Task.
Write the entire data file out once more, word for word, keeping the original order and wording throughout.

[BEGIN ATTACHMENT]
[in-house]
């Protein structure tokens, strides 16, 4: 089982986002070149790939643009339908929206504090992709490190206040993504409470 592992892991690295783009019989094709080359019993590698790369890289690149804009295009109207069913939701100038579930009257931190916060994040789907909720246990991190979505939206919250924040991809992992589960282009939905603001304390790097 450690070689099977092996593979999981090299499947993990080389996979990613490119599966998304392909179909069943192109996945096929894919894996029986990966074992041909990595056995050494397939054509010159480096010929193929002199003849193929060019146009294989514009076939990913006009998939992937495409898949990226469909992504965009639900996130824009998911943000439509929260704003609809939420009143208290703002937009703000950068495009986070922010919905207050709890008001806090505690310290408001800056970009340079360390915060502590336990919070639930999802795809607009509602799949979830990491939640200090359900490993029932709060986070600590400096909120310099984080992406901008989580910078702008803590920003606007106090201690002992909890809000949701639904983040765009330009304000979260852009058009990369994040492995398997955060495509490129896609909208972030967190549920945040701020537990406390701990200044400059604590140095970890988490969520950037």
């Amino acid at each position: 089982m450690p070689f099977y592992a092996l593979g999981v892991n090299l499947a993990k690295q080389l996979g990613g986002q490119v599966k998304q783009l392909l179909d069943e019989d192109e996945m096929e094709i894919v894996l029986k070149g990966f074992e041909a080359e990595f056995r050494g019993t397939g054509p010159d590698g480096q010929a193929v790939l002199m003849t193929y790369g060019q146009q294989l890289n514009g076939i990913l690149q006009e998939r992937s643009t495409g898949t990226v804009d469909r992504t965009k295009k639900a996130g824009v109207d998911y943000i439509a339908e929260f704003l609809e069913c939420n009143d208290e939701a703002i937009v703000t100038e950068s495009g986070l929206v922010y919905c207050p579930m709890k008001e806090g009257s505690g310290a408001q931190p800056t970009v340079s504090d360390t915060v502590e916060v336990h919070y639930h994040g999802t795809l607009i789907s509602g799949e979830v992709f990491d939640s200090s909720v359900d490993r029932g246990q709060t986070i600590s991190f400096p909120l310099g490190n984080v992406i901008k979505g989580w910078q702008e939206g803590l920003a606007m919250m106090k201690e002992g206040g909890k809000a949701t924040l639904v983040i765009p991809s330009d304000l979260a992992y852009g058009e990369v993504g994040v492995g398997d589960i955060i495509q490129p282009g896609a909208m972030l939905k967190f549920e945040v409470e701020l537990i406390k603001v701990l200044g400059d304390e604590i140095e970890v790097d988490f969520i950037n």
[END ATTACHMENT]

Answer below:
[in-house]
């Protein structure tokens, strides 16, 4: 089982986002070149790939643009339908929206504090992709490190206040993504409470 592992892991690295783009019989094709080359019993590698790369890289690149804009295009109207069913939701100038579930009257931190916060994040789907909720246990991190979505939206919250924040991809992992589960282009939905603001304390790097 450690070689099977092996593979999981090299499947993990080389996979990613490119599966998304392909179909069943192109996945096929894919894996029986990966074992041909990595056995050494397939054509010159480096010929193929002199003849193929060019146009294989514009076939990913006009998939992937495409898949990226469909992504965009639900996130824009998911943000439509929260704003609809939420009143208290703002937009703000950068495009986070922010919905207050709890008001806090505690310290408001800056970009340079360390915060502590336990919070639930999802795809607009509602799949979830990491939640200090359900490993029932709060986070600590400096909120310099984080992406901008989580910078702008803590920003606007106090201690002992909890809000949701639904983040765009330009304000979260852009058009990369994040492995398997955060495509490129896609909208972030967190549920945040701020537990406390701990200044400059604590140095970890988490969520950037």
């Amino acid at each position: 089982m450690p070689f099977y592992a092996l593979g999981v892991n090299l499947a993990k690295q080389l996979g990613g986002q490119v599966k998304q783009l392909l179909d069943e019989d192109e996945m096929e094709i894919v894996l029986k070149g990966f074992e041909a080359e990595f056995r050494g019993t397939g054509p010159d590698g480096q010929a193929v790939l002199m003849t193929y790369g060019q146009q294989l890289n514009g076939i990913l690149q006009e998939r992937s643009t495409g898949t990226v804009d469909r992504t965009k295009k639900a996130g824009v109207d998911y943000i439509a339908e929260f704003l609809e069913c939420n009143d208290e939701a703002i937009v703000t100038e950068s495009g986070l929206v922010y919905c207050p579930m709890k008001e806090g009257s505690g310290a408001q931190p800056t970009v340079s504090d360390t915060v502590e916060v336990h919070y639930h994040g999802t795809l607009i789907s509602g799949e979830v992709f990491d939640s200090s909720v359900d490993r029932g246990q709060t986070i600590s991190f400096p909120l310099g490190n984080v992406i901008k979505g989580w910078q702008e939206g803590l920003a606007m919250m106090k201690e002992g206040g909890k809000a949701t924040l639904v983040i765009p991809s330009d304000l979260a992992y852009g058009e990369v993504g994040v492995g398997d589960i955060i495509q490129p282009g896609a909208m972030l939905k967190f549920e945040v409470e701020l537990i406390k603001v701990l200044g400059d304390e604590i140095e970890v790097d988490f969520i950037n």